All is calm, all is bright.

This year’s shopping is over and done.

Wrapping presents has just begun.

Holiday joy has been released.

Joy and fun and peace.

 

The taxi stopped at Erie and Fairbanks, just as they requested. While Brenda paid the cabbie and told him to wait for them, Margaret looked around at the neighborhood.

“Brenda honey,” Margaret said. “I think you picked the wrong location.” Brenda turned and looked around them. The shops were closed, their lights turned off. Across the street, the brownstone homes were all dark.

“This is the place. I have a perfect memory,” Brenda said. “But last year, these shops were all busy. There were children playing under the streetlights, street hockey. I remember because I was afraid the cab would hit them. There were holiday lights on the houses over there. And there was a Christmas tree over there.” She pointed at a small park where the small street forked and went southeast and northeast. She frowned. “I don’t understand.”

“A Christmas tree,” her mother echoed. “Do you hear yourself? You should listen to your own speeches. They’re called holiday trees. How could you forget?”

Brenda continued staring at the empty street, then pointed at the corner under a street light. “Byron was right over there. He was playing some traditional carols. I remember because it was one of those songs that we don’t hear anymore, one of those that they could never get transitional lyrics for. Besides there are some songs that make you think of the original lyrics and message regardless of how much they change them.”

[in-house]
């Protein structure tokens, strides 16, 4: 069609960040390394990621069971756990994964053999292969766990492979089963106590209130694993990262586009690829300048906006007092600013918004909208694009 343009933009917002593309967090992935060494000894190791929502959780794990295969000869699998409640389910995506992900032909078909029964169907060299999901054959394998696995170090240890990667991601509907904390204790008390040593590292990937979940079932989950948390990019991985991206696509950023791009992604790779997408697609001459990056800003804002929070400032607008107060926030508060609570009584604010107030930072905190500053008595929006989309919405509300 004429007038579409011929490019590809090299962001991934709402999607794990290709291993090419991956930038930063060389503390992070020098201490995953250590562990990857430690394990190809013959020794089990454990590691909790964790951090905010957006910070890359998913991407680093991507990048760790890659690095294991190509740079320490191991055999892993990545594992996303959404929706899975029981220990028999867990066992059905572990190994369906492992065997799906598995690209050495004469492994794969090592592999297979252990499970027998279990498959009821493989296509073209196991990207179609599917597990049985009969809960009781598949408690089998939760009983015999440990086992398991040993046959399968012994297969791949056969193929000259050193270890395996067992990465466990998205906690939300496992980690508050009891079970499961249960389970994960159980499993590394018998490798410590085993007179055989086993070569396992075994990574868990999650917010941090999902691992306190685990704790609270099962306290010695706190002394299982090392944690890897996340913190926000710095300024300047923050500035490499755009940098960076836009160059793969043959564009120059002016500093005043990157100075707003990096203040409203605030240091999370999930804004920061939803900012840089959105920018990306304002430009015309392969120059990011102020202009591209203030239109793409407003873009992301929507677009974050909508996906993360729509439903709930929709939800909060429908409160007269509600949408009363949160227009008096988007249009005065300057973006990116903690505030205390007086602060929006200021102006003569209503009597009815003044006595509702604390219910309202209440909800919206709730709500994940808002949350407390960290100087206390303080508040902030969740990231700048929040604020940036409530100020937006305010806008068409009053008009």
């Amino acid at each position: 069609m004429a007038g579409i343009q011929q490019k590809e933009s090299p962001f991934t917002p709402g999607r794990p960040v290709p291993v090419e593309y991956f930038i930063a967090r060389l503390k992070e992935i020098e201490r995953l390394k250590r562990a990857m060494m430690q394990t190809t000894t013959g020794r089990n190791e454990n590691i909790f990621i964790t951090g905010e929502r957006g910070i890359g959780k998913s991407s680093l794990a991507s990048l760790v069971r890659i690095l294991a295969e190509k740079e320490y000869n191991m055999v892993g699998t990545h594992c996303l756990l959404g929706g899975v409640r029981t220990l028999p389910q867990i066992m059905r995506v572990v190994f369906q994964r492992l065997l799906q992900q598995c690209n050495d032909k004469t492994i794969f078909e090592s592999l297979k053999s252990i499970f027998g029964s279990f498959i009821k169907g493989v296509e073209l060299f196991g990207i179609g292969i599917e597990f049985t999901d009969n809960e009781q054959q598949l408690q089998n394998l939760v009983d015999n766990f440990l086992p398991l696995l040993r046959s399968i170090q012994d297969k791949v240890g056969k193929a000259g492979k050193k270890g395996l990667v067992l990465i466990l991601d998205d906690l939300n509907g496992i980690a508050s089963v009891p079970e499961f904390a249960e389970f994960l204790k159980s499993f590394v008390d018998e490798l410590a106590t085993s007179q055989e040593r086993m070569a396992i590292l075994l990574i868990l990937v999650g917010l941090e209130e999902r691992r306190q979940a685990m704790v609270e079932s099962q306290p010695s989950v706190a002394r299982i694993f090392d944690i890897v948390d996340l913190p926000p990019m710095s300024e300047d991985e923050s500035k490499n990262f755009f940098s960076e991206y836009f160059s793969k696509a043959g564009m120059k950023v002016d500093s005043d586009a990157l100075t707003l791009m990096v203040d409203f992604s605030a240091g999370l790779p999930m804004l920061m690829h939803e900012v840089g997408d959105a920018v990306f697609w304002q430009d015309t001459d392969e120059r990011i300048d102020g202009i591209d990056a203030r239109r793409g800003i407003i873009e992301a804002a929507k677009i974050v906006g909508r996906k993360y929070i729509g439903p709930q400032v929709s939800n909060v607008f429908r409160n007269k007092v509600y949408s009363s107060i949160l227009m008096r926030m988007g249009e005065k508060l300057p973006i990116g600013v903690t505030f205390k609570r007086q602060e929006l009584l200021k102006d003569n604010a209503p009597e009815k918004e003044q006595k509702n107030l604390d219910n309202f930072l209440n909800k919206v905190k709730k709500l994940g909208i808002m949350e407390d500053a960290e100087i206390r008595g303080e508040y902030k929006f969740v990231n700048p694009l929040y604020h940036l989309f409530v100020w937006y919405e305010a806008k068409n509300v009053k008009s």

Margaret didn’t respond, but continued watching her daughter as she scanned the area.

“Over there they had barrels burning and a soup kitchen,” Brenda continued. “I saw what looked like a pastor and some teenagers helping out with serving food to some homeless people….” Brenda stopped and stared.

“That must be it,” Brenda said, more to herself than to her mother. “Some well-meaning person saw what the neighborhood had become—more into giving than receiving—and reported them. Someone wanted to keep the holiday spirit by doing away with the Christmas spirit.” She paused and looked back at the empty street corner. “The music was great. The neighborhood was so obviously happy. But it was the Christmas spirit. That was the problem.” She stopped and stared at the place where the soup kitchen had stood.

“Dear,” her mother said to her, a hand placed on Brenda’s shoulder. “You yourself have said that change is always hard. We are so much better off with The Guardians today. No war. No crime. Everyone fed. How can we have room to complain?”

“You’re right, Mom,” Brenda said. “I have less room to complain than anyone. I have a great job. Every year it seems like the world is more successful and in less need than the year before. And yet, I can’t help feeling that we’ve lost something.”

“Sometimes you have to lose something to gain something else,” Margaret said. “It’s great to be nostalgic about the old ways, but that’s just it. They’re the old ways.” She turned to the cab. “Come on, Brenda. Let’s go back to the hotel.”

“Like you said, Mother,” Brenda said, getting back into the cab. “Newer isn’t always better.” She slammed the cab door and they drove off into the falling snow.

 

O come all ye faithful, joyful and triumphant,

O come ye, O come ye to celebrate.

Come and behold them, presents lain before you.

O come let us adore them, O come let us adore them,

O come let us adore them.

Gifts to receive.